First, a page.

A little while ago, I promised a Word vs. Scrivener comparison – and here it is. Okay, this is the kind of post that appeals to people who REALLY need to know. For the people who just kinda/sorta want to know, the answer’s here:
MS WORD does everything. Have it? It’s all you need.
SCRIVENER is cool and funky, there’s a PC beta, and you can write a book on it. But it doesn’t sing or dance, YET (keep an eye out, those developers seem pretty active…).
For the readers who need the nitty, let’s keep going…
The nitty gritty
I’ve been writing/editing for decades, and realised recently that for anything bigger than a blog post, I’d only ever used MS WORD so I decided to try something NEW. I picked SCRIVENER (beta for PC) on the recommendation of a friend, and wondered if it would be as good as WORD?
PC with Windows 7 and a pen / tablet*.
- SCRIVENER – first developed for the Mac, there’s a SCRIVENER for Windows public beta v 7.1 (31 Jan to 21 March 2011) that can be downloaded here (46.4mb) for free.
- WORD — Microsoft Office Standard 2007, Word. CD.
- 18,000 biscuits, 6,000 cups of tea.
(* Big love for the pen/tablet thing. )
I didn’t try to compare every feature; there are too many (esp. with Word). Instead, I wrote a story with SCRIVENER and related it to my WORD experience — spotting a few extras and a few missing bits. It’s not a comprehensive or objective comparison, it’s just my findings while writing fiction.
WORD turfs you onto a blank page and you have to search for templates or create your own — the top toolbar holds fonts/styles/sets.
There is a template called ‘manuscript’ but I opted to build my own — a simple document, Times New Roman (TNR) size 12, with all headings in TNR. I tweaked the ‘Heading 2′ to include ‘chapter numbers’ and indented the paragraphs 0.5cm. You can opt for double spacing but I add this at the end because during editing, I like it to look like a book. Once you have your document set up, save it as a template, and the features will pop up automatically next time.
SCRIVENER demands to know what you’ll write – novel, article, poem, short story, etc. On picking one, it opens up a blank document. The template’s all decided but you can change the indent/font/etc pretty much as per WORD, except there are a lot fewer editing options as SCRIVENER is a less comprehensive word processor, and a bit more of a document-organiser.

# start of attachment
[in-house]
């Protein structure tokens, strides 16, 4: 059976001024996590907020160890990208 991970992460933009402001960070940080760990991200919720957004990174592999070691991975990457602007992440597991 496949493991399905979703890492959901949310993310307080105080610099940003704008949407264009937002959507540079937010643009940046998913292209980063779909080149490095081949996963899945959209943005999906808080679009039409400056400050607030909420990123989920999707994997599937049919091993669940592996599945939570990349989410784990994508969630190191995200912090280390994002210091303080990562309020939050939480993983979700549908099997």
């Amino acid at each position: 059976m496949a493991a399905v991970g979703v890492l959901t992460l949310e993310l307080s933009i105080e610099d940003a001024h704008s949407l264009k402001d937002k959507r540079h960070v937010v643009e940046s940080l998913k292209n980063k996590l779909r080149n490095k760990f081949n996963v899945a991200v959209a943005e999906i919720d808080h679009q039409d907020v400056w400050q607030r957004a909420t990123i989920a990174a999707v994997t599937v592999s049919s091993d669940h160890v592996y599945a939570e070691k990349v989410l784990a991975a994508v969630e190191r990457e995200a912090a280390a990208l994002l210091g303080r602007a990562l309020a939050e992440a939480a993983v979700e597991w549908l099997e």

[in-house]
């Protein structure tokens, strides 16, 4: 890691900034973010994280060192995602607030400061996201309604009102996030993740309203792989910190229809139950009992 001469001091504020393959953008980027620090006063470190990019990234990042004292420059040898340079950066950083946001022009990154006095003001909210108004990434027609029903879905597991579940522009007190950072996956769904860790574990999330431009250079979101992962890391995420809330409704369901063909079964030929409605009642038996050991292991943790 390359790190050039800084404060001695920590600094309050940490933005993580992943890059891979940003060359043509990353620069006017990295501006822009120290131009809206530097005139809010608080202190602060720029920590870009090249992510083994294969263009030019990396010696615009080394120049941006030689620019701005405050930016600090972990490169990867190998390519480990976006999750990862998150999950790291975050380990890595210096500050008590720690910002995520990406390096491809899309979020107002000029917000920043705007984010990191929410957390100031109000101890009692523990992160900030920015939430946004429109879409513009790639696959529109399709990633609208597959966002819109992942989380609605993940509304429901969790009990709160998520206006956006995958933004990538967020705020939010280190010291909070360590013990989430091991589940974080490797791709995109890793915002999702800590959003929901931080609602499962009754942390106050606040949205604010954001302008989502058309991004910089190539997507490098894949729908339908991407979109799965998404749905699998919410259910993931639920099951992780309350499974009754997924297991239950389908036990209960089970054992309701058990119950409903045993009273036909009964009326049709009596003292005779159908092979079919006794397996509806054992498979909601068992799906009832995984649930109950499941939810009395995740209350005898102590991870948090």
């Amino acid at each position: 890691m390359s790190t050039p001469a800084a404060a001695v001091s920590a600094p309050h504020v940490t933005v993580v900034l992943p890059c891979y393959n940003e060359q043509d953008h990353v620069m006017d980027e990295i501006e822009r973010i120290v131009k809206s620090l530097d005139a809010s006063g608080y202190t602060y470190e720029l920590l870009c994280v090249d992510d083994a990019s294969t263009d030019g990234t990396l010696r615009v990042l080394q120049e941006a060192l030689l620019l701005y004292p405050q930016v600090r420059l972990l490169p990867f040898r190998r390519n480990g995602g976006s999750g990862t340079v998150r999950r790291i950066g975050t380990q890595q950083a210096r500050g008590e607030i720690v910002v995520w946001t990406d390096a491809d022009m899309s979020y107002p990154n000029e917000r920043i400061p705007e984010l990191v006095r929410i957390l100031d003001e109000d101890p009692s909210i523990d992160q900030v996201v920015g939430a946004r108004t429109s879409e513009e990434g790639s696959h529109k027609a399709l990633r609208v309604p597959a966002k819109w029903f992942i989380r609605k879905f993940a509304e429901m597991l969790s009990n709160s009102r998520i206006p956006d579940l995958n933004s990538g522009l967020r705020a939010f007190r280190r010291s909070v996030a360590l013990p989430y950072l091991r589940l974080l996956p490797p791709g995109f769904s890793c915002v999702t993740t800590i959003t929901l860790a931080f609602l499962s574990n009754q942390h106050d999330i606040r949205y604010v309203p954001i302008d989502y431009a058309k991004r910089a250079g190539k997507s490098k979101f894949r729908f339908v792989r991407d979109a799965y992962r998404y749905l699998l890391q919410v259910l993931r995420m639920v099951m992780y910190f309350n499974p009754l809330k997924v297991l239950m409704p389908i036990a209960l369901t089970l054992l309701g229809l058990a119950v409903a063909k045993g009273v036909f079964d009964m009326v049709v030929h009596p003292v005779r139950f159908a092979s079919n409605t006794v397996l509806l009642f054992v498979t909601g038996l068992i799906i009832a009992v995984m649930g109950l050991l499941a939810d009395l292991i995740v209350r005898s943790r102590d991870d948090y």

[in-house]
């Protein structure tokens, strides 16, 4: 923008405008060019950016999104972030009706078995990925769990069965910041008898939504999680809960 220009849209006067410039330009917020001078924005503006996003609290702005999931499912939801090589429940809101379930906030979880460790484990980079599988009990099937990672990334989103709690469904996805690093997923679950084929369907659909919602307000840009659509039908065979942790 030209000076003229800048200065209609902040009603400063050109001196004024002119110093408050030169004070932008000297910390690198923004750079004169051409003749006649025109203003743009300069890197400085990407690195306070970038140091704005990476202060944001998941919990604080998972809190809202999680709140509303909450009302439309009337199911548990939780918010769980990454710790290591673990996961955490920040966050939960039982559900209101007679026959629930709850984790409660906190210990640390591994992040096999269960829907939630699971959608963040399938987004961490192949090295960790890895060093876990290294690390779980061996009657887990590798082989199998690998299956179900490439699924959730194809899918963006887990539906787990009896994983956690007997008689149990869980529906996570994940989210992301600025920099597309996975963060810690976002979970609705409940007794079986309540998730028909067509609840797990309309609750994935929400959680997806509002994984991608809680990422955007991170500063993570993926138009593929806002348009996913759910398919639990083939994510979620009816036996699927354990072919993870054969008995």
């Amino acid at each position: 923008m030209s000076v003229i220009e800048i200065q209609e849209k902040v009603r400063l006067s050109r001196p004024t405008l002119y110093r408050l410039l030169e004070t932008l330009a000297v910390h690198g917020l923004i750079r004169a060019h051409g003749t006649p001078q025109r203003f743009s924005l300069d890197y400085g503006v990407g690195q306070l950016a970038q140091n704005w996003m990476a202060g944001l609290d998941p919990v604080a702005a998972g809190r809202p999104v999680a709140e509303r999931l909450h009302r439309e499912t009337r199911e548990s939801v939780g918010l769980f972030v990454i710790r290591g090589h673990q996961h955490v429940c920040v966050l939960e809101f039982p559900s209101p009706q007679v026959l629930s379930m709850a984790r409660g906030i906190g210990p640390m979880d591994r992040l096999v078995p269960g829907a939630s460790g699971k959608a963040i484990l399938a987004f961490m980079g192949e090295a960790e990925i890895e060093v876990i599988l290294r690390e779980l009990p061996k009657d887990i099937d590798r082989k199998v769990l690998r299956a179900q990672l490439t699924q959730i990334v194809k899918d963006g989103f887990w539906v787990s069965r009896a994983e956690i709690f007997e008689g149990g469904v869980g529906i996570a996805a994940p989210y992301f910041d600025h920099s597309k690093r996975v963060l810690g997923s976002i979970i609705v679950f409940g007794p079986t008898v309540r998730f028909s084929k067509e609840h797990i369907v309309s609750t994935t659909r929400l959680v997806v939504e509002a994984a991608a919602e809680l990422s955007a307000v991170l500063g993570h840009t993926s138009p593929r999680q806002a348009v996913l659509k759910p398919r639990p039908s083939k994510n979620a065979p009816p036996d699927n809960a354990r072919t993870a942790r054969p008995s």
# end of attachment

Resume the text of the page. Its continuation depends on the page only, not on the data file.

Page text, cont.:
Both have good, step-by-step, searchable help tutorials.
WORD — Once the template’s set up, you write. 90,000 words; no problem(!) It all comes out in one long stream, so I split it up using the template headers:
Heading 1: Title
Heading 2: The chapters (preformatted)
Heading 3: used to separate paragraphs & sections (these headings will be deleted at the end).
Heading 4: notes that will be deleted as I go along…
then go to the top menu and select View/Document map. This generates a table of contents (hyperlinks) on the left hand side, allowing easy document navigation.
SCRIVENER works in a much more modular fashion, with a simpler userface. To write, you create a folder (this becomes your chapter) and within this, a text file (scene). Each scene can be a separate file, so you type in relatively small chunks. You can adjust the font, para indents etc for each file. On each file creation, a hyperlink appears in the left sidebar, providing an automatic table of contents for easy navigation around the manuscript. So to write, you type into the little scene/text files and the document emerges, navigating via the hyperlinked TOC on one side. If you want to see the modules all joined together you can move into ‘Scrivenings’ mode — click on a folder and the toolbar generates a button that looks like a pile of paper which allows you to view the document in a continuous stream.
Notes and editing
Both applications allow you to navigate with the hyperlinked TOC on the left, split the screen horizontally (to access two different parts of the document at the same time) and open two documents within one application for editing between documents.
WORD allows a lot of different ways of annotating: Track changes (where all the edits can be shown as typeface red pen), highlighting, embedded comments, text in a Heading font, and ink pen. I use all of them, for different functions — notes while writing (heading 4, appear in hyperlinked TOC), queries for research (embedded comments), my comments on the dossier for other people (highlighted text), agent feedback (ink), etc.